Its popularity far eclipsed that of rival vendors, with Android Wear shipments comprising less than 10 percent of sales for the year.
The Apple Watch has claimed 52 percent of global smartwatch shipments in 2015, despite launching at the end of April, according to a report from IT research firm Juniper.
Its popularity far eclipsed that of rival vendors, with Android Wear shipments comprising less than 10 percent of sales for the year, according to the report.
"We expect Apple to remain the largest single player, as it has been the most heavily-marketed smartwatch to date and iOS users typically have more disposable income to spend on devices like smartwatches," research author James Moar told eWEEK
. "We do anticipate Android Wear devices to gain in market share in the coming years as prices for the devices drop, taking Apple’s market share down."
However, Moar noted smartwatches are expected to remain optional additional purchases, and unless Apple allows other OSs more customization through iOS--such as opening up more notification customization and app options for Android Wear in iOS--it will stay the most popular player due to its users’ demographics.
According to the research, Samsung’s Tizen-based Gear S2 has not achieved strong sales volumes since it launched in November despite being well received.
Most other smartwatch sales are currently coming from cheaper, simpler devices from a range of smaller players, such as Martian, X and Razer, the latter with the recently announced Nabu Watch.
The research demonstrates how the continued lack of a strong use case for smartwatches means that, Apple Watch aside, the market thus far has been driven by lower priced devices with more basic functionality.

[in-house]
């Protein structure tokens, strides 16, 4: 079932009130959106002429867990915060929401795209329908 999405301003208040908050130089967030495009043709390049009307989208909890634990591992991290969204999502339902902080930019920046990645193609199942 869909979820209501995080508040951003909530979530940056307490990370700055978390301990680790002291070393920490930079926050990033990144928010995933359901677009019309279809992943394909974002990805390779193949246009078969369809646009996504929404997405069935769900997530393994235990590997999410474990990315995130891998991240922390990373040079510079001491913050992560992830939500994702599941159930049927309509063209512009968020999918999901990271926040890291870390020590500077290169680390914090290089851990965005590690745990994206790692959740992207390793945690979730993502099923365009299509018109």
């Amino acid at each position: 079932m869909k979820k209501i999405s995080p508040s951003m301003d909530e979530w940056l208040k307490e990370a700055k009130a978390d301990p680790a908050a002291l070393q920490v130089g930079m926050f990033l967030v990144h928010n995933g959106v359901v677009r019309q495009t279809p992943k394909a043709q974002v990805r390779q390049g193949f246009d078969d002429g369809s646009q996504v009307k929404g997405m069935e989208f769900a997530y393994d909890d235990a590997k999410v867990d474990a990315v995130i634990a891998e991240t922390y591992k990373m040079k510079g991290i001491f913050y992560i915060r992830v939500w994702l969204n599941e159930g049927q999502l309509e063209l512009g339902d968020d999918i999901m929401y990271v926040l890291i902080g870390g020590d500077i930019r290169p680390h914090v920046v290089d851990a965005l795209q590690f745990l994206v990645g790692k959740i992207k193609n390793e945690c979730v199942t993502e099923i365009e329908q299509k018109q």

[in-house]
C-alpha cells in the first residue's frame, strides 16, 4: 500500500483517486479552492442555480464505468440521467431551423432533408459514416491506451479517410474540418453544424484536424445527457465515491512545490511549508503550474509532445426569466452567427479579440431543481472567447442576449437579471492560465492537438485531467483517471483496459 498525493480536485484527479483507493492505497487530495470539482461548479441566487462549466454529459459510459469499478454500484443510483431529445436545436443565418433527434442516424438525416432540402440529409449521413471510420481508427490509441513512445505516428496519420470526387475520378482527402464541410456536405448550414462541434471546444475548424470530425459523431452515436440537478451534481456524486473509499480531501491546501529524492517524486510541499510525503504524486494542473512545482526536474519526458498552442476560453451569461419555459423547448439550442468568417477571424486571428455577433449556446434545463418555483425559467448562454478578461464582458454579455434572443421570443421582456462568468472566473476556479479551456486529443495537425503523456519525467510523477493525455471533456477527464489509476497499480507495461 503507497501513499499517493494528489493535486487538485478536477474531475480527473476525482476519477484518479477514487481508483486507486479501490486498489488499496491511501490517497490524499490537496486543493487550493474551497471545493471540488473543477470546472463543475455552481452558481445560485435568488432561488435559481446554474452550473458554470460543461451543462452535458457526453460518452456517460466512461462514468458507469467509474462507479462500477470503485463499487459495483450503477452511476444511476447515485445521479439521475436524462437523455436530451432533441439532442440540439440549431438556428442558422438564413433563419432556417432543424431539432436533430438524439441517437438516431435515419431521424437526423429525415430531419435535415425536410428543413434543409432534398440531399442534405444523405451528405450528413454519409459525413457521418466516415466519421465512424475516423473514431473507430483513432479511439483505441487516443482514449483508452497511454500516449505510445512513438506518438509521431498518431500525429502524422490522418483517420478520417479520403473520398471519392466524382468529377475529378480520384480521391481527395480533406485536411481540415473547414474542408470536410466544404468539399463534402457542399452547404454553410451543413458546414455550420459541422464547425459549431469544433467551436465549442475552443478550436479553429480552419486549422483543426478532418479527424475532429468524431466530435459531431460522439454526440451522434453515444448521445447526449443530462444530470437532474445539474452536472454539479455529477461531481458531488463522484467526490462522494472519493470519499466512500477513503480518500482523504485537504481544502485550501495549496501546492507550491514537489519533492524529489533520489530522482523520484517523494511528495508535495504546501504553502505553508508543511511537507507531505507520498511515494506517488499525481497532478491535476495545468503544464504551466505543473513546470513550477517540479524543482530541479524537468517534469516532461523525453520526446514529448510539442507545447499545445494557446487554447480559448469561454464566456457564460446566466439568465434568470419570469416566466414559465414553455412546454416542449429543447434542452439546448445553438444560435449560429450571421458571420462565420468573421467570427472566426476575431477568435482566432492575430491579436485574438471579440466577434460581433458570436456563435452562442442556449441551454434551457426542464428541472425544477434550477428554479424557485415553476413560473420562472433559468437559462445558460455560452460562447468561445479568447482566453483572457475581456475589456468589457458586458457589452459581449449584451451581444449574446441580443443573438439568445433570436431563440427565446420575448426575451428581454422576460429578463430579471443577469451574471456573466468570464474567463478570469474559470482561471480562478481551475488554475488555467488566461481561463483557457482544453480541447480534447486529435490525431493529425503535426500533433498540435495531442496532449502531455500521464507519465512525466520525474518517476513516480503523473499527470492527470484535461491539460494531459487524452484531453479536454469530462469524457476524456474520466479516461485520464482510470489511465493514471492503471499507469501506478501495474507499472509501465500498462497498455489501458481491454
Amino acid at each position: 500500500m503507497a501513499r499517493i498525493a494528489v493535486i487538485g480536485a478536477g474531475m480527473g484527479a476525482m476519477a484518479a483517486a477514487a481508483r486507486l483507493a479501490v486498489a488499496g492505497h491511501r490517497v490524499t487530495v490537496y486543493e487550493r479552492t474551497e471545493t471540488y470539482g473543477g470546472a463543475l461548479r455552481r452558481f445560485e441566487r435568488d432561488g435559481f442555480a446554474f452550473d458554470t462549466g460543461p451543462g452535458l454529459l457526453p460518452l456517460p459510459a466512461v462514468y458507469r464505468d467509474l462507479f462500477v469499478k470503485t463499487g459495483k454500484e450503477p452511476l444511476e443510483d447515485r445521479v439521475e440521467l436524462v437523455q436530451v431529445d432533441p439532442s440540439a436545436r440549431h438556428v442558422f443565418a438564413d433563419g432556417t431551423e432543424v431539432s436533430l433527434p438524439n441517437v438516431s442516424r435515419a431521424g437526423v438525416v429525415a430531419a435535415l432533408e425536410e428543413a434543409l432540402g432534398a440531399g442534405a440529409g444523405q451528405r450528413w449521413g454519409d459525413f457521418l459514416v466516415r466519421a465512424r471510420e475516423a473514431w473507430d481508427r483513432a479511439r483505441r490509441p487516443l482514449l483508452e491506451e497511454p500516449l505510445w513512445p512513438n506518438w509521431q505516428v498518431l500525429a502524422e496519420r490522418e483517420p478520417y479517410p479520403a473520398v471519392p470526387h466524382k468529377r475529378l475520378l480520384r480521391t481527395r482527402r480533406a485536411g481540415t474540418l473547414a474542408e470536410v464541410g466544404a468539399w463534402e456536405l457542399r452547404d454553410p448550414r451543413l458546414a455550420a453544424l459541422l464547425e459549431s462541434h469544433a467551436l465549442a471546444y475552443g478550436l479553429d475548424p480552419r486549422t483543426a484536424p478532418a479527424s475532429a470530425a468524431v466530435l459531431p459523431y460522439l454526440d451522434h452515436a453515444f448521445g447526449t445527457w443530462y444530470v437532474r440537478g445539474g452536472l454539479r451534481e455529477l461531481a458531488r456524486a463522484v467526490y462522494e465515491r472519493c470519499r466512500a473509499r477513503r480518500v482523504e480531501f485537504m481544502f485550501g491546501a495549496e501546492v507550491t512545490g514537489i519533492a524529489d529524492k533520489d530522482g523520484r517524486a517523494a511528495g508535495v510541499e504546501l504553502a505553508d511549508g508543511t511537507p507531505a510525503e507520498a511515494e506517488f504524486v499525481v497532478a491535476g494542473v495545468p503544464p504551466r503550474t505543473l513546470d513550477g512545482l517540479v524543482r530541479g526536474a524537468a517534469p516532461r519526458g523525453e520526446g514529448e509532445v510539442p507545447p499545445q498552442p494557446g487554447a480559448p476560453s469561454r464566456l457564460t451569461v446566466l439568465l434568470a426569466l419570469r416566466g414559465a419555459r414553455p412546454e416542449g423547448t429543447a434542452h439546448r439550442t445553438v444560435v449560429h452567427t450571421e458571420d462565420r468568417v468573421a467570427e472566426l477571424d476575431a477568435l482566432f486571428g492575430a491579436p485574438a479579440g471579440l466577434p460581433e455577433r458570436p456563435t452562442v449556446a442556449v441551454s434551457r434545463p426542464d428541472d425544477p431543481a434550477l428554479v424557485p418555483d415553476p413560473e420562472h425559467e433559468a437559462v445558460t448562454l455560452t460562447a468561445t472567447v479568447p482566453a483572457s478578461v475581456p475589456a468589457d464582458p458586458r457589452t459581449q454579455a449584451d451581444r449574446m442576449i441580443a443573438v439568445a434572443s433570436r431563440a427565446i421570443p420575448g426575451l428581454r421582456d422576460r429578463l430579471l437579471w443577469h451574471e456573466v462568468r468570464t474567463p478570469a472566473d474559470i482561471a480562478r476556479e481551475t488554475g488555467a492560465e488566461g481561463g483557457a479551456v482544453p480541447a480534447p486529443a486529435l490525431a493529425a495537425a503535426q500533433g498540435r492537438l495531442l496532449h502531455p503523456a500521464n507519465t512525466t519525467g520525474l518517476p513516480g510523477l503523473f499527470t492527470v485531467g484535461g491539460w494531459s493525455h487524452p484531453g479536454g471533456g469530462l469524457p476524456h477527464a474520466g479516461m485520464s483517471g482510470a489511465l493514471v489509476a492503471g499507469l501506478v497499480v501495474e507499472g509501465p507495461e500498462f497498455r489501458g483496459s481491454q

These devices, which range from the Breitling B55 Connected to the Martian Guess Connected, are typically providing basic notification and tracking functions, without an app-capable operating system on the device itself.
"We expect Android Wear to gain share in the coming years, as devices like the Asus ZenWatch 2 have shown that relatively inexpensive smartwatches on the platform are now possible, and releases like Casio’s Smart Outdoor WSD-F10 and the Moto 360 2 Sport show that the basic specs can be varied to produce slightly different use cases," Moar said. "The good reception of the S2 is also likely to establish Tizen as a viable smartwatch platform, supported by its integration into Samsung’s smart home offerings."
He explained that this will start to transform the smartwatch into more of an “everything device,” similar to smartphones, but the form factor will limit this, as will certain social behaviors, as the weirdness of talking to your watch in public will limit the usefulness of voice commands.
"We also expect more software players to emerge, making smartwatches more appealing – at present most vendors are simply adapting existing mobile software to a different screen size, but dedicated smartwatch software players are slowly emerging," Moar noted.